- This topic has 6 replies, 6 voices, and was last updated 16 years, 5 months ago by imported_littlejo.
February 18, 2003 at 7:36 am #19812imported_thbinxParticipant
I have got a hill full of bamboo. We had it chopped down last year and treated it with ammonia but it grew back faster than before. The whole issue was very expensive and now the city wants us to cut it down again. I am wondering if anybody knows of a way to kill the bamboo. I tried putting plastic over it after it was cut but it grows through. So any advice you could give us would be great as we can’t afford to have the bamboo trimmed again….. Thanks
@–>—February 26, 2003 at 1:38 pm #20667imported_InAlabamaParticipant
I donít have a solution for killing bamboo, but I may have one for getting it cut on the cheap.
Bamboo is a popular material for handcrafters.
Try running an ad in a local shoppers guide, such as Penny Shopper, Nickel Trader or whatever is available in your area. You might find someone who will gladly cut the bamboo at no charge to just to get it for crafting.
Even if they do not want it all, you would be that much closer to getting it all cut. Make sure you make it clear that they are expected to haul off all that they cut so you do not end up with a mess to clean up after they leave.
I have done this for a friend in the past in exchange for the bamboo. I also rake off another friendís roof and yard twice a year in exchange for the pine straw and have pulled kudzu vines from trees in exchange for the vines.
I use the bamboo and vines for baskets. And the pine straw I use as mulch for my flowerbeds.March 26, 2003 at 1:12 pm #20700imported_Ann_PhippsParticipant
I, too, am plagued by this prolific plant from my former neighbor’s yard. However, that lot is now empty and I am on a mission to rid the land of this invasive “creature” and did some online research yesterday. I discovered two things that may help you.
First, you said that it grew through the black plastic. It might not have been thick enough and the sun still got through. Try with thicker plastic or double/triple layers. Hold the plastic up to the sun. If you can see any light, so can the plants. Also, apply some mulch over the stumps before laying down the black plastic.
Second, I read several posts that stated the only sure way to kill bamboo is to stop the photosynthesis process. That means getting rid of all the leaves on the plant. They will grow back and you get rid of those. Over several cycles, the plant will exhaust itself trying to replenish its leaves (where it absorbs sun) and die, and the roots and runners will rot. Labor intensive but sounds like the most environmentally-friendly way.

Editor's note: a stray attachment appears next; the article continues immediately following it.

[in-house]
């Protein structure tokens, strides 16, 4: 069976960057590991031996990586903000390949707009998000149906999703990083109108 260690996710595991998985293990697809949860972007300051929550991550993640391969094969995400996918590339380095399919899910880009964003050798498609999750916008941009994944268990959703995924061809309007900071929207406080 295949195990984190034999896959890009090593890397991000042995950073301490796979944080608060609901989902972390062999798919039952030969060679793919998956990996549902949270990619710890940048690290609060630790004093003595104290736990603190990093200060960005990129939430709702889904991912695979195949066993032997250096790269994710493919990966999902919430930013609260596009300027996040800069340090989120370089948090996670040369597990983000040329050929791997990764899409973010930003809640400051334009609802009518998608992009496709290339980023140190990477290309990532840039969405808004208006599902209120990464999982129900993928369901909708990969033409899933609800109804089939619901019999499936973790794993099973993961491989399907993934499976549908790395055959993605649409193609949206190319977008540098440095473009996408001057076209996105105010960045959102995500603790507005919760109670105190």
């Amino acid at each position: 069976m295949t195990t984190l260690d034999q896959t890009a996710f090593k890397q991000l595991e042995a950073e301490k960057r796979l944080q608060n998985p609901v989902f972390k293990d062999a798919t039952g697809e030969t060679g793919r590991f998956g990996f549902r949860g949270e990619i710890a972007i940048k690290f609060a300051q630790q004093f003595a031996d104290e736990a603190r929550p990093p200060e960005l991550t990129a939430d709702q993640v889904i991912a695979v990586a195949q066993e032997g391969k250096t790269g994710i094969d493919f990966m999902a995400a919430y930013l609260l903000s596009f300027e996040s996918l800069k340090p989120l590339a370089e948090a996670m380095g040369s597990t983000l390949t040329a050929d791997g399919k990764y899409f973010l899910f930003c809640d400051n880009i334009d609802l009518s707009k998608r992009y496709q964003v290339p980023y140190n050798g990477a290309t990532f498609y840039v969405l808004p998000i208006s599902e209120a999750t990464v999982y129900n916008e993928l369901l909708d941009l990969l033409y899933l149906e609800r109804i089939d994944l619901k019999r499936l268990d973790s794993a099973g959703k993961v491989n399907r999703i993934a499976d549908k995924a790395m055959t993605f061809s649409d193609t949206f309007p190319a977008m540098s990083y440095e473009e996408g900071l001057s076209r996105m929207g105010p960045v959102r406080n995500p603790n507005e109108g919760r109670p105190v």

I’m going to try the latter method this spring.
I urge anyone reading this post that may be thinking of planting bamboo to realize you will have it FOREVER (and so will your neighbors), it will spread rapidly and you will have difficulty growing anything else within 20 feet of it.April 17, 2003 at 10:26 am #20719imported_bigmomma66092Participant
try just plain old table salt that also kills all plants , buy a bunch pour all over then water it or u could maybe use that rock salt if you have some left over from the winter, i have bambo around our pond to keep it shaded so it keeps down the algea but i understand it has a mind of its own lol goodluck kelley ;)April 17, 2003 at 12:37 pm #20720imported_Ann_PhippsParticipant
The problem with salt is, like you stated, it will kill all plants. There are other growing things within the bamboo that I don’t want to kill!
I live in zone 8 and have hot and humid summer conditions that makes the bamboo thrive. It never dies in the winter and, on the other side of the lot (not next to mine) it is already two stories tall. I swear you can actually watch this stuff grow!
I have, however, enjoyed having a ready source of plant stakes to help my over-zealous irises that are top heavy. ;)August 27, 2004 at 7:20 pm #21093imported_tbruehlParticipant
Hello, one Q, do you have the plant that dies above ground each year? They say this isn’t truely bamboo, I’m just curious.
I have wanted to get into the specialty bamboo’s and so have researched the run-away train you have. The bamboo companys say to mow/weedeat any area’s you don’t want it and it will die there. The same response as above really, which is to stop it from getting food from the sun.
BTW, there are slow growing bamboo’s that are truely beautiful also available are clump growing bamboo’s.
It isn’t really very ‘frugal’ to start this hobbie so I haven’t sold myself on it yet. The really nice looking bamboo’s are not cheap.
ToniaAugust 31, 2006 at 3:34 am #21408imported_littlejoParticipant
we have about a acre and a half of it and we havnet had much trouble keeping it where we want it. the sale only works if you pour lots of it on it. and I mean LOTS. the best thing to corrall it up with and keep it contained is to dig a ditch around it and put tin in the ditch .( tin sheets on their sides ) then put the dirt right up to it. the roots will grow into the tin and hit it and turn up . it will not grow any futher if you have the tin deeper than the roots. we use it for many many things and have some lots of it to people for crafts, fishing poles, garden stakes, trelles, to cover a roof. this stuff has tons and tons of uses. we make pretty good off of it in the spring selling the shoots to asian people who pickel it , can it . they say it taste really good but I have not ate any of this but have ate it at different chinese buffets.
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